8.00 am saw me wearily getting out of bed this morning, after yet another poor night’s sleep. I was in no hurry to get going, as the weather was the worst I have yet experienced this trip, which admittedly isn’t saying a great deal, as I have hitherto been very fortunate. The rain was not so much falling, as being blown sideways. I left it as long as I could before leaving the hostel just before 10.00 am, when it closed.
Even stopping at the local shop to pick up supplies for later in the day, and braking all the way downhill, I was still at the harbour by 10.20. I found a quirky cafe and market shop where I holed up for a couple of hours, writing postcards and chatting to the owner. He had a random list of 1500 songs from the 1910’s to the 1960’s playing in the cafe, which also gave space to local craftspeople to sell their wares.
After a spot of lunch in the cafe I sorted out my ticket for the ferry, which had to be exchanged for a boarding card. I then headed over to the start of the pier, which wasn’t a long journey. There I met another cyclist, Rob. He had been on holiday on Skye with his wife and children, and was now heading over to Stornaway on his own for the music festival. Apparently a £40 ticket gets you access to all the four days’ events! He had been in engineering for fifteen years, but was now working part-time as a community worker while he undertook a masters in Theology.
I didn’t get all this on the pier, but we boarded the ferry together and then sat upstairs in the observation lounge. With a heavy sea mist, there wasn’t much to observe. Then, as we got into Talbert harbour the mist seemed to lift.
I said my farewells to Rob as we left the ferry, as he was going north to Stornaway, and although I would later be going that way also, I was first going to go south west to see Luskentyre beach. Several people had told me about it, so I felt that I should go, even though the mist returned as soon as I climbed out of the harbour.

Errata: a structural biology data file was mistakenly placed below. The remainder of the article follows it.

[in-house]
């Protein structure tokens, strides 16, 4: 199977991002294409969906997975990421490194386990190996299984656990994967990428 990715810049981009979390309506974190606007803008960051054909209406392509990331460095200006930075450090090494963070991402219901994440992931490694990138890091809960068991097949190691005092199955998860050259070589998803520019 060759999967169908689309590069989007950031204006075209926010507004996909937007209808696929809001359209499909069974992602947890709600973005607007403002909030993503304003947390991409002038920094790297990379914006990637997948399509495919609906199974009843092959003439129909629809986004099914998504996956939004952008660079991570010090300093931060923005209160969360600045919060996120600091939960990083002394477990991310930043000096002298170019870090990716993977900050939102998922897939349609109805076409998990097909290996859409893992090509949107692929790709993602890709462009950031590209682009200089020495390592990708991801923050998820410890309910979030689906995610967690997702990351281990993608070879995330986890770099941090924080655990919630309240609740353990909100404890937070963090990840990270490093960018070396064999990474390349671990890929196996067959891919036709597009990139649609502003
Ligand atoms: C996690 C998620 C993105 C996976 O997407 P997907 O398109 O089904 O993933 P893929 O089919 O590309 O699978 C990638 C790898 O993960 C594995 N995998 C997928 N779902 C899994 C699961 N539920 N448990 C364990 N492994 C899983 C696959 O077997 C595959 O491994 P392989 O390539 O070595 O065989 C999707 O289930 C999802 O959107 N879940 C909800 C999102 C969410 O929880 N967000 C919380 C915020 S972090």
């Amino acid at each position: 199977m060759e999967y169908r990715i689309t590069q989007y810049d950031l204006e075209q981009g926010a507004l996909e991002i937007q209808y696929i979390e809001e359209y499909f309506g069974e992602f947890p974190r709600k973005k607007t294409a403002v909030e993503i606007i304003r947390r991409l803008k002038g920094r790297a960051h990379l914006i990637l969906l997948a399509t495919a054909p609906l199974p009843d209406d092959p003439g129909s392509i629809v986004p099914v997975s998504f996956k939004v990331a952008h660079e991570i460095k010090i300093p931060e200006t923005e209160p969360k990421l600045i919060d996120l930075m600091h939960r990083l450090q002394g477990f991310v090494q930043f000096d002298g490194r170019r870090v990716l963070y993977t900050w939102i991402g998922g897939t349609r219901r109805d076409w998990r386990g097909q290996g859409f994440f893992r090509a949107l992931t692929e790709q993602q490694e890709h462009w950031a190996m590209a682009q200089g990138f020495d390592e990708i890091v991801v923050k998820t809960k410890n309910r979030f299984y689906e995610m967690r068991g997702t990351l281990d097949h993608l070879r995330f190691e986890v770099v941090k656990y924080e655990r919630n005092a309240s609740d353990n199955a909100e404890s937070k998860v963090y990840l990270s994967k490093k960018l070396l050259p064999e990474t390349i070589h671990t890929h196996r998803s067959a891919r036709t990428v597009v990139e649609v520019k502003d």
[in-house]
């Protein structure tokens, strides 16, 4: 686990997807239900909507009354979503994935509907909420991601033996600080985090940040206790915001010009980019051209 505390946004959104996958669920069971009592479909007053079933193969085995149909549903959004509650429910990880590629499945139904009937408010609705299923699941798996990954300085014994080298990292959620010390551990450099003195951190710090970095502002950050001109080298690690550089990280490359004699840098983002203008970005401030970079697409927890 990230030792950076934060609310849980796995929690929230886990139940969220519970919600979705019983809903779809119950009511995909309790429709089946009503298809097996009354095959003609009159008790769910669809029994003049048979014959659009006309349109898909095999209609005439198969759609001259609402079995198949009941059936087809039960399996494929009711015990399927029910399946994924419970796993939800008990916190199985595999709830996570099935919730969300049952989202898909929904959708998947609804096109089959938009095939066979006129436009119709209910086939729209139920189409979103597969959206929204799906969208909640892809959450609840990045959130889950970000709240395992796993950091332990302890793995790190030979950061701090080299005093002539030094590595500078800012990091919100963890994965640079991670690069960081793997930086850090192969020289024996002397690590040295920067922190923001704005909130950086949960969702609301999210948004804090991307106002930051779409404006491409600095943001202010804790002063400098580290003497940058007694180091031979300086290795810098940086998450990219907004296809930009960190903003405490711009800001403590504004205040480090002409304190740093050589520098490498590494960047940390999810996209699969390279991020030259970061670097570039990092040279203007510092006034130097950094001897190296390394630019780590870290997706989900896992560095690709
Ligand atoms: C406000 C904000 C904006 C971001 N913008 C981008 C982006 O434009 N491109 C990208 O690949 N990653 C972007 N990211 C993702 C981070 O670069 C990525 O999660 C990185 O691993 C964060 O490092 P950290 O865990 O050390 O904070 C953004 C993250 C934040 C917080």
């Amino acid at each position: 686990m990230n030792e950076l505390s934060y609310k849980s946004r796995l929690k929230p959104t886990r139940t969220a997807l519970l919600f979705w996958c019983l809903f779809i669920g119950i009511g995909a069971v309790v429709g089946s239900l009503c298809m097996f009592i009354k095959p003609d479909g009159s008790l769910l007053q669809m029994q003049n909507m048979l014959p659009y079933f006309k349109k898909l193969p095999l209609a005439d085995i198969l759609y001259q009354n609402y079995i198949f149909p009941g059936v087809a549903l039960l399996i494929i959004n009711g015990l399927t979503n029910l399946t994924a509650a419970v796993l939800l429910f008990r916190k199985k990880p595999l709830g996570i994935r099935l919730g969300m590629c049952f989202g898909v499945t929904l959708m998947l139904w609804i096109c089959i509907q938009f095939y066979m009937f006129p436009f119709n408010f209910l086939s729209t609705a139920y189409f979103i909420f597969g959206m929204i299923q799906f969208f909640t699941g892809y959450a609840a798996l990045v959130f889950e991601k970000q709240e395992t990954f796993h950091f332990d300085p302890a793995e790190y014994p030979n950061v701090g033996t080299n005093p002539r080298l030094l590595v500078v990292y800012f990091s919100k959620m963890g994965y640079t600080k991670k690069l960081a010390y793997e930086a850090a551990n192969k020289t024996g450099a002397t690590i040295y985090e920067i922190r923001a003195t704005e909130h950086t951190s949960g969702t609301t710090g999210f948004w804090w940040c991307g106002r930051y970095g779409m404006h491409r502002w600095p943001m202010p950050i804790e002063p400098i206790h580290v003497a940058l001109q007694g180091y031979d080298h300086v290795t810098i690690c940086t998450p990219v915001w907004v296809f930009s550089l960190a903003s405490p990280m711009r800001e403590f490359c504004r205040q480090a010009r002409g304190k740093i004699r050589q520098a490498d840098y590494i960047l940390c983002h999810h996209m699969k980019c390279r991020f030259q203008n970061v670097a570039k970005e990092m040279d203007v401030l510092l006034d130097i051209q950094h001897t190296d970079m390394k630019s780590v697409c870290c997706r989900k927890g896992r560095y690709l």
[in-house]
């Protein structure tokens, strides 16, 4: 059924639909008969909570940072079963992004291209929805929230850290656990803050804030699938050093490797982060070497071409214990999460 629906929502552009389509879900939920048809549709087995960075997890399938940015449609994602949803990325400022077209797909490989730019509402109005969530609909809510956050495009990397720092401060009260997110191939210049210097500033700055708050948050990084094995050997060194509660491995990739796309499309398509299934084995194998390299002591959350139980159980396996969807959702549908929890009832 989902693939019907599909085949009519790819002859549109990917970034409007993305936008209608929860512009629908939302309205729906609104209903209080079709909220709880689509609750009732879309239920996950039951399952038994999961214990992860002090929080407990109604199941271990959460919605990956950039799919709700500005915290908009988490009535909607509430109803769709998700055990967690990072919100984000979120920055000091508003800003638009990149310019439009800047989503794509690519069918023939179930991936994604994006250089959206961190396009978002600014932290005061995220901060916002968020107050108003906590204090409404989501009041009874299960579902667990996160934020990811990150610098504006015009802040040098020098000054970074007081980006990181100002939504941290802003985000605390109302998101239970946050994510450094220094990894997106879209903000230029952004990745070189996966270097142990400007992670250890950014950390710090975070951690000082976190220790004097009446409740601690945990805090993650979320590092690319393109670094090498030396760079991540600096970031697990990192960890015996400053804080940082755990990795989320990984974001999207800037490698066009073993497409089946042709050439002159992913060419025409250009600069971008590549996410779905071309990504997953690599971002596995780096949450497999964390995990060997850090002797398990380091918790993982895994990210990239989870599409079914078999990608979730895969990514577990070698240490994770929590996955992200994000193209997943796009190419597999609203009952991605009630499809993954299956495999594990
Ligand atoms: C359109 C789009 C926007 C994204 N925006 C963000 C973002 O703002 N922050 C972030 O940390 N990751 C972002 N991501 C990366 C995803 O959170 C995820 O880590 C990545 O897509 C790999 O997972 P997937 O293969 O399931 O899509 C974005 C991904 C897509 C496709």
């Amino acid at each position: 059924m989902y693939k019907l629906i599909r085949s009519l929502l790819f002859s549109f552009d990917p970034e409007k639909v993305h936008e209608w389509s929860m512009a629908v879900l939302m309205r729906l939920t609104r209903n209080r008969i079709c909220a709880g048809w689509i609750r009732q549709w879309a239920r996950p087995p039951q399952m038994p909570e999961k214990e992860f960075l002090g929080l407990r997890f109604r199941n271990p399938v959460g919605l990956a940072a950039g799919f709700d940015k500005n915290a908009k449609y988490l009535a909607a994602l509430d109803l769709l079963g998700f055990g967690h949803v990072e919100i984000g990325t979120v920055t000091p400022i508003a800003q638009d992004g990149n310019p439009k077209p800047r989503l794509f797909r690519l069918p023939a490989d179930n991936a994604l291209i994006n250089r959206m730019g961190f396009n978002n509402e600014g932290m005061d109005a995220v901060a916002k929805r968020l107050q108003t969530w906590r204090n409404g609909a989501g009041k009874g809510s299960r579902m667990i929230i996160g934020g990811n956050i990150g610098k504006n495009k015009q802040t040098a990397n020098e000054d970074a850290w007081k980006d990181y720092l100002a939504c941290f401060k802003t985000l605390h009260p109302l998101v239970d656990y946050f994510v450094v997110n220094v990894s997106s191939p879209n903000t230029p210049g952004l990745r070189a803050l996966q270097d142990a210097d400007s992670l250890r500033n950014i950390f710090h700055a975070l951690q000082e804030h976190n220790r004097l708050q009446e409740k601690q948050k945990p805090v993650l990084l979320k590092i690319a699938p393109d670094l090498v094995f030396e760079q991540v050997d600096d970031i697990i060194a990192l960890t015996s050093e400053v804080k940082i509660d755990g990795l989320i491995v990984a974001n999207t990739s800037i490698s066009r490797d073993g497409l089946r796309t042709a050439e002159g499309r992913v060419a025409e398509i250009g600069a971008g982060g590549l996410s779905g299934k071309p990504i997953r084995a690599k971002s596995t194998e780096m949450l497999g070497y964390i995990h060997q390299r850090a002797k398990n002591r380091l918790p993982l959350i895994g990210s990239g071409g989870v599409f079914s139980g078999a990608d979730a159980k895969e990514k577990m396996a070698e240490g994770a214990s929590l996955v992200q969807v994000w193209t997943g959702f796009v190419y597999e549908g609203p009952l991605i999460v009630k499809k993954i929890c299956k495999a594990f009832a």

It was not looking good as I headed out, and I thought that I would just see if it were visible. I got my first glimpse of it from the main road, and thought that I would go a bit further and turn off on the road to Luskentyre.
The mist was right down, and yet, as I cycled along the minor road, the sand and sea suddenly seemed to light up. It seemed inexplicable, but it was as if the sun were lighting up the sea on a clear day, not one shrouded in mist. There was a warmth to the light that is hard to put into words. The best that I can come up with is that it was the sort of light that I would be happy to walk towards when my time comes. I found it a very moving experience, and felt as though I had been in a thin place, as the Celtic mystics would have put it.
I would have stayed longer, but was 10 miles further from my night’s bed than when I landed, so I made my way back towards Tarbert. The harbour was still clear, but all around there was a thick mist. I stopped to pick up some rolls and ham, and had one with a packet of crisps and a can of Coke to keep me going.
There was quite a climb a few miles north of Tarbert, and some high roads under heavy mist that required a deft bit of sheep avoidance, but then a huge sweeping descent gave the hint that I was leaving Harris and crossing over into Lewis. The wind got behind me, and I made the hostel by 7.30 pm, after stopping a couple of times to check my position – the last thing I wanted to do was to overshoot the turning and have to battle back against the wind.
The hostel door was wide open, as had been predicted, and I found the one free bed in my allocated room. I have now had some pasta and have had a shower.
I was musing earlier about this trip. Well now, a few hours, I can say that if I see nothing else noteworthy on this trip, it will have been worth it for those few minutes alongside Luskentyre beach.
Day 8 statistics
Miles ridden: 48
Miles ridden without mist: not many